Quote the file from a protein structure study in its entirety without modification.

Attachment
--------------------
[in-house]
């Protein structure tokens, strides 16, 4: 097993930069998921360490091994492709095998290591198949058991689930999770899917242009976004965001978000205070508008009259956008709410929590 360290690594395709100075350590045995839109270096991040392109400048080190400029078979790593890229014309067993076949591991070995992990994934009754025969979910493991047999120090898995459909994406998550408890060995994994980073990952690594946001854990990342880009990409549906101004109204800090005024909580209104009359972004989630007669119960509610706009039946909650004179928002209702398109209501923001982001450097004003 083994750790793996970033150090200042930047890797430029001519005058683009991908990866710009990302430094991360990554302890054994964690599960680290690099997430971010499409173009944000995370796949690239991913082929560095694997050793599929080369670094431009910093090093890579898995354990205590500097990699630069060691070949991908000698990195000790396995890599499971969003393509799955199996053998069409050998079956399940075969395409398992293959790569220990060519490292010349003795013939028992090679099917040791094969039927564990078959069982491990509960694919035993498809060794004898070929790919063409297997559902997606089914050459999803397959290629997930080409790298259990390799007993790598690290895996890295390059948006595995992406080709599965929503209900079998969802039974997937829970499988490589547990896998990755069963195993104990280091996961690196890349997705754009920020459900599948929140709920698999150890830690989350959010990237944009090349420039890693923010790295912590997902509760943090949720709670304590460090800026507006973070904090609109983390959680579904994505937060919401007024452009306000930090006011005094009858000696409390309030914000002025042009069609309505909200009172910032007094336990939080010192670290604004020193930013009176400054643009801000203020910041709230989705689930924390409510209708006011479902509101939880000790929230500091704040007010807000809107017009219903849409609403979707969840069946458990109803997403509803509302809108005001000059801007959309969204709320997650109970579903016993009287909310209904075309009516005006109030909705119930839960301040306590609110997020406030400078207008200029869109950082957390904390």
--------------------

[in-house]
């Protein structure tokens, strides 16, 4: 097993930069998921360490091994492709095998290591198949058991689930999770899917242009976004965001978000205070508008009259956008709410929590 360290690594395709100075350590045995839109270096991040392109400048080190400029078979790593890229014309067993076949591991070995992990994934009754025969979910493991047999120090898995459909994406998550408890060995994994980073990952690594946001854990990342880009990409549906101004109204800090005024909580209104009359972004989630007669119960509610706009039946909650004179928002209702398109209501923001982001450097004003 083994750790793996970033150090200042930047890797430029001519005058683009991908990866710009990302430094991360990554302890054994964690599960680290690099997430971010499409173009944000995370796949690239991913082929560095694997050793599929080369670094431009910093090093890579898995354990205590500097990699630069060691070949991908000698990195000790396995890599499971969003393509799955199996053998069409050998079956399940075969395409398992293959790569220990060519490292010349003795013939028992090679099917040791094969039927564990078959069982491990509960694919035993498809060794004898070929790919063409297997559902997606089914050459999803397959290629997930080409790298259990390799007993790598690290895996890295390059948006595995992406080709599965929503209900079998969802039974997937829970499988490589547990896998990755069963195993104990280091996961690196890349997705754009920020459900599948929140709920698999150890830690989350959010990237944009090349420039890693923010790295912590997902509760943090949720709670304590460090800026507006973070904090609109983390959680579904994505937060919401007024452009306000930090006011005094009858000696409390309030914000002025042009069609309505909200009172910032007094336990939080010192670290604004020193930013009176400054643009801000203020910041709230989705689930924390409510209708006011479902509101939880000790929230500091704040007010807000809107017009219903849409609403979707969840069946458990109803997403509803509302809108005001000059801007959309969204709320997650109970579903016993009287909310209904075309009516005006109030909705119930839960301040306590609110997020406030400078207008200029869109950082957390904390």